They don’t make ’em like this anymore.
In fact, most of the ones that were made like this have been torn down and replaced with cookie-cutter condominiums inhabited by folks in Bermuda shorts and black knee-length socks.
But Pirate’s Pointe Resort on the Little Manatee River remains a charming anachronism — which some might also use to describe owner Jonathan Shute, an escapee from New Orleans, where he was a big-time Cajun chef.
Now, he wrestles with the demands of keeping the raccoons out of the trash bin and the squirrels out of the attics of the little bungalows that make up this tropical garden paradise, most of which he rebuilt with his own hands.
A walk on the deeply shaded, shell-graveled paths here is a stroll through a South Seas jungle where a large portion of every palm and tropical flower known to man grows in a profusion that seems almost bewitched. Shute says there are at least 20 varieties of palm here. There’s a staghorn fern that probably weighs 1,000 pounds, hung by heavy chains from one of the grandfather oaks. The swimming pool is hidden in a tropical grotto, complete with splashing waterfall.
Shute has become an Old Florida innkeeper, but he can’t quite let go of his roots in cuisine: He offers packages where he tosses in blackened pork butt roasts from his 12-foot-long smoker, or maybe redfish on the half shell with drawn lobster butter and homemade double chocolate cake as part of the deal.
The place is about Ruskin charm, but for most who come here, it’s also about fishing. You sleep so close to the docks you can hear the mullet jump, and occasionally hear the snook or tarpon blasting bait right under the boats. The open water of Tampa Bay is 2 miles down river, and as skippers such as captain Jason Prieto can confirm, there are hundreds of snook and reds between camp and the bay to slow your journey.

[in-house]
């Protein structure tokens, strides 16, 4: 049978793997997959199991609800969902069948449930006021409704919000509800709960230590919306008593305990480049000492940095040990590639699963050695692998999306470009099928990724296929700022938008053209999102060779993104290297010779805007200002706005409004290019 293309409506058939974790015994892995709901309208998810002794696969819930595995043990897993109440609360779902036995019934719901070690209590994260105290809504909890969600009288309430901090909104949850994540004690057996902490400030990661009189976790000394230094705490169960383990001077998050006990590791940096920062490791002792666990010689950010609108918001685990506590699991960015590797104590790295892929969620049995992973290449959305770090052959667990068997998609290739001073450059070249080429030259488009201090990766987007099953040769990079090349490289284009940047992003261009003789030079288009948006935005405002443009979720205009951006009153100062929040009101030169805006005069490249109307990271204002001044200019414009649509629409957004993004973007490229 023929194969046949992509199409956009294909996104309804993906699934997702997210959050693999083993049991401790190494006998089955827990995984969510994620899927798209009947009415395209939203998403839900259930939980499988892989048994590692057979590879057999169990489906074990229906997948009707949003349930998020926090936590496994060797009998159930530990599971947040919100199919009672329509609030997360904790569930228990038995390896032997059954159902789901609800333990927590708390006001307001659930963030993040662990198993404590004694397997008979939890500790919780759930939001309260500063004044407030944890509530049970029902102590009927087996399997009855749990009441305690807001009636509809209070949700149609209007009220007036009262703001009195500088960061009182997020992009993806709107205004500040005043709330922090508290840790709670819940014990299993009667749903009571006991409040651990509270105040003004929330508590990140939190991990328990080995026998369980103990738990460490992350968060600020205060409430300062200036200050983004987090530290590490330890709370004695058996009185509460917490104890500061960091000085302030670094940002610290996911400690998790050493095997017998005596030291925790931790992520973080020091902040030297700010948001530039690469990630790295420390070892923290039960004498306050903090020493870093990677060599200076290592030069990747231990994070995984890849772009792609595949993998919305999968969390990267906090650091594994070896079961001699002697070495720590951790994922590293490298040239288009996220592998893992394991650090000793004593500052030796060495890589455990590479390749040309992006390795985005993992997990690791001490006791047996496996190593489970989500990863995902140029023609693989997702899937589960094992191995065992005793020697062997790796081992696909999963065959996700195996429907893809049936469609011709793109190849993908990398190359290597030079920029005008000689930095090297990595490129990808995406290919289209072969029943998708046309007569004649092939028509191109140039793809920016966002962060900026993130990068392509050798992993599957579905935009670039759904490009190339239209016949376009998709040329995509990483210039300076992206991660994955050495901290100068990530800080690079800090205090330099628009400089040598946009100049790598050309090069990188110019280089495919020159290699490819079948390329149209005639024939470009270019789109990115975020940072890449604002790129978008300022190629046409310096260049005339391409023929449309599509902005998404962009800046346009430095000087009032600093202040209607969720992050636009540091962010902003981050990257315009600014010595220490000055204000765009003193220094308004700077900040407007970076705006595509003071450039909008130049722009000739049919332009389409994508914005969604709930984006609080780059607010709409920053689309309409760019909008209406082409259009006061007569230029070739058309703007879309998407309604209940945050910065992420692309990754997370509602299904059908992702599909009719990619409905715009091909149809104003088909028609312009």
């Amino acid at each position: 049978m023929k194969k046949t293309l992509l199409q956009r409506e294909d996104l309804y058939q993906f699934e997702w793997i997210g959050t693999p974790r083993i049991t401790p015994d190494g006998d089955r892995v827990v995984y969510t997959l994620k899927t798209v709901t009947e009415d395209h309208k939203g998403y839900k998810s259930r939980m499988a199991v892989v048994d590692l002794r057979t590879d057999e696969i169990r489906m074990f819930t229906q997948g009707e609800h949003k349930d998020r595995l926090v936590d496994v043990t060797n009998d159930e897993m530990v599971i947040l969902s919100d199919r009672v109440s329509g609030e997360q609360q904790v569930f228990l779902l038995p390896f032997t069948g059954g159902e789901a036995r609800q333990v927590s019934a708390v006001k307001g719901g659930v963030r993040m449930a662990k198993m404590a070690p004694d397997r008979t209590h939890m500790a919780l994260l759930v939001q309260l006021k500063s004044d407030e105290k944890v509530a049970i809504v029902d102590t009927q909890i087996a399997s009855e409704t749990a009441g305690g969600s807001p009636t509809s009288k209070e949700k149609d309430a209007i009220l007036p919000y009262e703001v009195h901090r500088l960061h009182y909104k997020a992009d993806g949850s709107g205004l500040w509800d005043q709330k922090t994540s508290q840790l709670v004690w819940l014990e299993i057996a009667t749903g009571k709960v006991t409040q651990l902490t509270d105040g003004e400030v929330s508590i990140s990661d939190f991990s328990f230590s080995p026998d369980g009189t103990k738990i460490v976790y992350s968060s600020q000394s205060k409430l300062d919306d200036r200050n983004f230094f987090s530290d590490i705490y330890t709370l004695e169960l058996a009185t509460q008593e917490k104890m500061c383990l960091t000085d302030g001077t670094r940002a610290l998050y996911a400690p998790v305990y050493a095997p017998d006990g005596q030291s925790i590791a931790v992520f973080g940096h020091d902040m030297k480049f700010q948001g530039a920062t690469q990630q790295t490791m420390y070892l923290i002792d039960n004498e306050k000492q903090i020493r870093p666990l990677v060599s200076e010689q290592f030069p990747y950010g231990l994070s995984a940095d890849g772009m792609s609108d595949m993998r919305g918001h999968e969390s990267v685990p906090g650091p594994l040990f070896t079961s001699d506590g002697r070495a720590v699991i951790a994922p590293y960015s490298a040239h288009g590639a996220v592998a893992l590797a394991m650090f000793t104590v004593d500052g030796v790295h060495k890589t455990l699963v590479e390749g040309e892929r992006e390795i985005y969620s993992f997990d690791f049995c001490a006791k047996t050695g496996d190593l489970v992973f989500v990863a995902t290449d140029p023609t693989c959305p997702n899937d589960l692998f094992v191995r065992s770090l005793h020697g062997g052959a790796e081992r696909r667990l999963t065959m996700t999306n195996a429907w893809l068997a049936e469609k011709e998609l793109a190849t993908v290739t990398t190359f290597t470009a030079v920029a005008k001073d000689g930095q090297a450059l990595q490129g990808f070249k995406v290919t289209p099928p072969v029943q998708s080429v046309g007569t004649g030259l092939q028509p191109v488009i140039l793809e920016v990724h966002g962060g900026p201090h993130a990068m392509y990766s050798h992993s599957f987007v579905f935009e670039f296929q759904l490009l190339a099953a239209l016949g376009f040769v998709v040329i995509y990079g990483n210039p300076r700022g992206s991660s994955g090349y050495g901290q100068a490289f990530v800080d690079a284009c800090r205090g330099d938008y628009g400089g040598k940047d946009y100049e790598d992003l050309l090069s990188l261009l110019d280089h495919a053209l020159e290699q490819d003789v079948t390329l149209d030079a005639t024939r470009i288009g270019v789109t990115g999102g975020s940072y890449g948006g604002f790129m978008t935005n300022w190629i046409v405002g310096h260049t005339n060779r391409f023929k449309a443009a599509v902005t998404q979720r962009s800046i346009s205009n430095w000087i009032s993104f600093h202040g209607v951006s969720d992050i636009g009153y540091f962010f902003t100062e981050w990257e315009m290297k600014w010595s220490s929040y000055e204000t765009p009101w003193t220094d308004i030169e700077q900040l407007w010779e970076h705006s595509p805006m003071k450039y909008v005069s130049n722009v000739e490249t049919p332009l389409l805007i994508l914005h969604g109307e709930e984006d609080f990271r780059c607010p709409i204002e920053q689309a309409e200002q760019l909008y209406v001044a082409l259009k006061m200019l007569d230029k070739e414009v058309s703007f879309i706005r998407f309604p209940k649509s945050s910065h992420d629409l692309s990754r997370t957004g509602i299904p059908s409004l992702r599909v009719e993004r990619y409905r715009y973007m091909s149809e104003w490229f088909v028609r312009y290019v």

For me personally, it does not hurt that all of this rests about 200 yards from the home on the river where I raised my kids, mowed my yard and buried my pets for more than 20 years. This place, for much of that time, was part auto garage, part tiny apartments for an assortment of Ruskin characters who made the place what it was — there are echoes everywhere.
The late Mel Berman, the beloved “Voice of Tampa Bay” from 970 AM radio, once got barbed by sting ray on a sundown wading trip down river, and captain Fred Everson, who lived here at the time, brought him to his cabin, heated up a bucket of water, plunged Mel’s foot into it and stopped the pain in less than 10 minutes, proving that this is one remedy that does work for this most painful of inshore maladies.
Captain Jeff Horne, who used to own the place next door, was cleaning fish with me one morning when his 3-year-old son wandered down to the dock and nonchalantly stepped off the end, to disappear beneath the coffee-dark waters of the Little Manatee.
“I guess he can swim?” I asked Jeff, who was stripping the fillets off a whopper trout at that moment.
“Who can swim?” said Jeff.
“Nope, not yet,” said Jeff, cutting off a second fillet.
“He’s in the river,” I advised.
Jeff dropped the knife, ran to the dock, plunged his hand in up to the shoulder and pulled his son straight up — amazingly, none the worse for the wear. And Jeff went right back to cleaning fish.
In summer, when the big rains would come, gators came down from the swamps east of I-75 and prowled around the docks, looking for pet dogs that wanted to go for a swim. Somebody shot one of the gators once, a 10-footer or so, and it swelled up and floated like a gator balloon, feet up in the air, up and down the river with the tide until it was eaten by the sharks.
The river is still like that today, and Pirate’s Pointe just “seems like it belongs to be there,” as one of my old Ruskin friends used to say of things that were that way.
Today, every little house has been refurbished inside and out, much of the work accomplished through the sweat, blood and tears of Shute, who has overcome recalcitrant bankers, pushy tax men, cancer and the ever-present hordes of Little Manatee River mosquitoes and no-see-ums to build, almost by sheer force of will, a one-of-a-kind last resort on the banks of this storied Florida river.
To see it for yourself, go down Shellpoint Road and hang a left at 18th Street. The city made Shute take down his camp sign, but everybody down there knows where he is, at the end of the street.
For more information, visit http://www. piratespointeresort.com.